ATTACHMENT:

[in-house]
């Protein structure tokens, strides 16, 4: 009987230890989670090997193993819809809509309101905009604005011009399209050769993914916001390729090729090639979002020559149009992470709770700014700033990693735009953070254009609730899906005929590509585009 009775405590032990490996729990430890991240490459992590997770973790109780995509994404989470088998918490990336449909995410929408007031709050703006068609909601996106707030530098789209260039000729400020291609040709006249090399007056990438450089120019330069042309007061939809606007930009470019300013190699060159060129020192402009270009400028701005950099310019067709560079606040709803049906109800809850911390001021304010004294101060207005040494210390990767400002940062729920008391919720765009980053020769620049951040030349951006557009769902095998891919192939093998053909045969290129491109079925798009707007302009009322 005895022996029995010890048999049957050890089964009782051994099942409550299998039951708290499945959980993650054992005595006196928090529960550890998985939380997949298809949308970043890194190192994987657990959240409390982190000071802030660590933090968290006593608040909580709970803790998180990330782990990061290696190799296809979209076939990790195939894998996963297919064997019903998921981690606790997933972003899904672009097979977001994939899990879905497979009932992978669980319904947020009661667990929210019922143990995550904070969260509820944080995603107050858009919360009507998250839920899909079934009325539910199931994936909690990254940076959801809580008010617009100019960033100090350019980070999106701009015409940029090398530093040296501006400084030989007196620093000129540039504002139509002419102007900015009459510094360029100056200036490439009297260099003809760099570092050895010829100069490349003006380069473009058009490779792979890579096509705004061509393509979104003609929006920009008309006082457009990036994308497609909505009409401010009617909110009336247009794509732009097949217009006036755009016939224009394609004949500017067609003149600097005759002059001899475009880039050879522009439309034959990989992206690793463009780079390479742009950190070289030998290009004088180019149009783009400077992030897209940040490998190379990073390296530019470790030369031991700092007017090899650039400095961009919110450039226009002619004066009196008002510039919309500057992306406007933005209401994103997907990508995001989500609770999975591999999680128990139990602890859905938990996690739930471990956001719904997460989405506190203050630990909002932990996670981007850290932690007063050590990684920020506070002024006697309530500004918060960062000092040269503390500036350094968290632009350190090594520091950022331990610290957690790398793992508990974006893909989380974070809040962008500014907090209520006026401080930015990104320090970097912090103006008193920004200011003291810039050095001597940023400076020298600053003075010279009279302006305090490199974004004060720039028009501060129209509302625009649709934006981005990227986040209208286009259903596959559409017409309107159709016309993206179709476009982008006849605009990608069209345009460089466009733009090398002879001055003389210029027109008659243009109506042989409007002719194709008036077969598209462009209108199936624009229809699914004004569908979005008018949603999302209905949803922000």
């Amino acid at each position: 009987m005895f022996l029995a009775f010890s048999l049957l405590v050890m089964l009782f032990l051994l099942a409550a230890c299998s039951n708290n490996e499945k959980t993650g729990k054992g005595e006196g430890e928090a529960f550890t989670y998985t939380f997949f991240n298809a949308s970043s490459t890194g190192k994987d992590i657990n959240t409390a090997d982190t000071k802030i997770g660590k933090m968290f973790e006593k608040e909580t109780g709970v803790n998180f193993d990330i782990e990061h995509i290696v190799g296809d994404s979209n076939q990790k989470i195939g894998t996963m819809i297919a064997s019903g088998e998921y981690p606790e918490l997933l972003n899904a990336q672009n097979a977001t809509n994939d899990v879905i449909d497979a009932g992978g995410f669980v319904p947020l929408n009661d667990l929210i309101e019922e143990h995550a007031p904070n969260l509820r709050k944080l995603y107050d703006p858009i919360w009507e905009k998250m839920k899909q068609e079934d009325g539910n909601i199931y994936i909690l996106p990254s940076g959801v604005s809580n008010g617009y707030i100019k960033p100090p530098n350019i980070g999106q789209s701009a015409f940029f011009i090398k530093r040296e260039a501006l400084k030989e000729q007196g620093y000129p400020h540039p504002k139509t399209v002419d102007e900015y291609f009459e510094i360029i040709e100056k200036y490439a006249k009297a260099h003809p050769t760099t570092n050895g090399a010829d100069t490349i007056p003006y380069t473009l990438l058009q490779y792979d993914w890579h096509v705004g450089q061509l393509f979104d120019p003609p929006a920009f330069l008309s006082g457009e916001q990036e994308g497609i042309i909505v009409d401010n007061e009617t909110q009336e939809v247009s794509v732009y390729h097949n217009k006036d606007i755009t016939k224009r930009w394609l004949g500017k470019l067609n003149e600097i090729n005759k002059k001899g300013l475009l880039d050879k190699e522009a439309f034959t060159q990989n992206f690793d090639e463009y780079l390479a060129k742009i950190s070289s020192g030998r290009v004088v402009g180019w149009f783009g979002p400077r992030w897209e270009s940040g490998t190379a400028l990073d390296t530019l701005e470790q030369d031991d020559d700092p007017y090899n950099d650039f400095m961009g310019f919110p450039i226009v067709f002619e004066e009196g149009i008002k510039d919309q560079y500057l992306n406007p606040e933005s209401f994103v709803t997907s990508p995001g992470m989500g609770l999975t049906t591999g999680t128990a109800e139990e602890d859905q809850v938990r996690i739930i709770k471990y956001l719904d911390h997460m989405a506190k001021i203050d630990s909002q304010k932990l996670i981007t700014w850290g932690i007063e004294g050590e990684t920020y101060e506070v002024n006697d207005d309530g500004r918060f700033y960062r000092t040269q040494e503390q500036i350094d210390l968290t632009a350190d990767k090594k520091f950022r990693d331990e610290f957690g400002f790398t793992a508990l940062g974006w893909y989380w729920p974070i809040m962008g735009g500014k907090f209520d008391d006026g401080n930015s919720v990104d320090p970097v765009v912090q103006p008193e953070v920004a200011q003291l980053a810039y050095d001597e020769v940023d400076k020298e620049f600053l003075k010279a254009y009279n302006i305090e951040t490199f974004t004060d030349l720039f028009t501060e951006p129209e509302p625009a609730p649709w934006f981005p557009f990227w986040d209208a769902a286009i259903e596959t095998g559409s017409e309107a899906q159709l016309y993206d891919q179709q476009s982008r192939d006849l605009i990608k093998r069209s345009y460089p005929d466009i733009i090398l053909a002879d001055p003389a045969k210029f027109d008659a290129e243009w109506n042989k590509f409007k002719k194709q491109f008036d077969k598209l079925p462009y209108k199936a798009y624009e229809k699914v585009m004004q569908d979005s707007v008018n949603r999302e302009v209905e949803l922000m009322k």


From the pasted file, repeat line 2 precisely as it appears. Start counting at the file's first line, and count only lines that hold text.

């Protein structure tokens, strides 16, 4: 009987230890989670090997193993819809809509309101905009604005011009399209050769993914916001390729090729090639979002020559149009992470709770700014700033990693735009953070254009609730899906005929590509585009 009775405590032990490996729990430890991240490459992590997770973790109780995509994404989470088998918490990336449909995410929408007031709050703006068609909601996106707030530098789209260039000729400020291609040709006249090399007056990438450089120019330069042309007061939809606007930009470019300013190699060159060129020192402009270009400028701005950099310019067709560079606040709803049906109800809850911390001021304010004294101060207005040494210390990767400002940062729920008391919720765009980053020769620049951040030349951006557009769902095998891919192939093998053909045969290129491109079925798009707007302009009322 005895022996029995010890048999049957050890089964009782051994099942409550299998039951708290499945959980993650054992005595006196928090529960550890998985939380997949298809949308970043890194190192994987657990959240409390982190000071802030660590933090968290006593608040909580709970803790998180990330782990990061290696190799296809979209076939990790195939894998996963297919064997019903998921981690606790997933972003899904672009097979977001994939899990879905497979009932992978669980319904947020009661667990929210019922143990995550904070969260509820944080995603107050858009919360009507998250839920899909079934009325539910199931994936909690990254940076959801809580008010617009100019960033100090350019980070999106701009015409940029090398530093040296501006400084030989007196620093000129540039504002139509002419102007900015009459510094360029100056200036490439009297260099003809760099570092050895010829100069490349003006380069473009058009490779792979890579096509705004061509393509979104003609929006920009008309006082457009990036994308497609909505009409401010009617909110009336247009794509732009097949217009006036755009016939224009394609004949500017067609003149600097005759002059001899475009880039050879522009439309034959990989992206690793463009780079390479742009950190070289030998290009004088180019149009783009400077992030897209940040490998190379990073390296530019470790030369031991700092007017090899650039400095961009919110450039226009002619004066009196008002510039919309500057992306406007933005209401994103997907990508995001989500609770999975591999999680128990139990602890859905938990996690739930471990956001719904997460989405506190203050630990909002932990996670981007850290932690007063050590990684920020506070002024006697309530500004918060960062000092040269503390500036350094968290632009350190090594520091950022331990610290957690790398793992508990974006893909989380974070809040962008500014907090209520006026401080930015990104320090970097912090103006008193920004200011003291810039050095001597940023400076020298600053003075010279009279302006305090490199974004004060720039028009501060129209509302625009649709934006981005990227986040209208286009259903596959559409017409309107159709016309993206179709476009982008006849605009990608069209345009460089466009733009090398002879001055003389210029027109008659243009109506042989409007002719194709008036077969598209462009209108199936624009229809699914004004569908979005008018949603999302209905949803922000």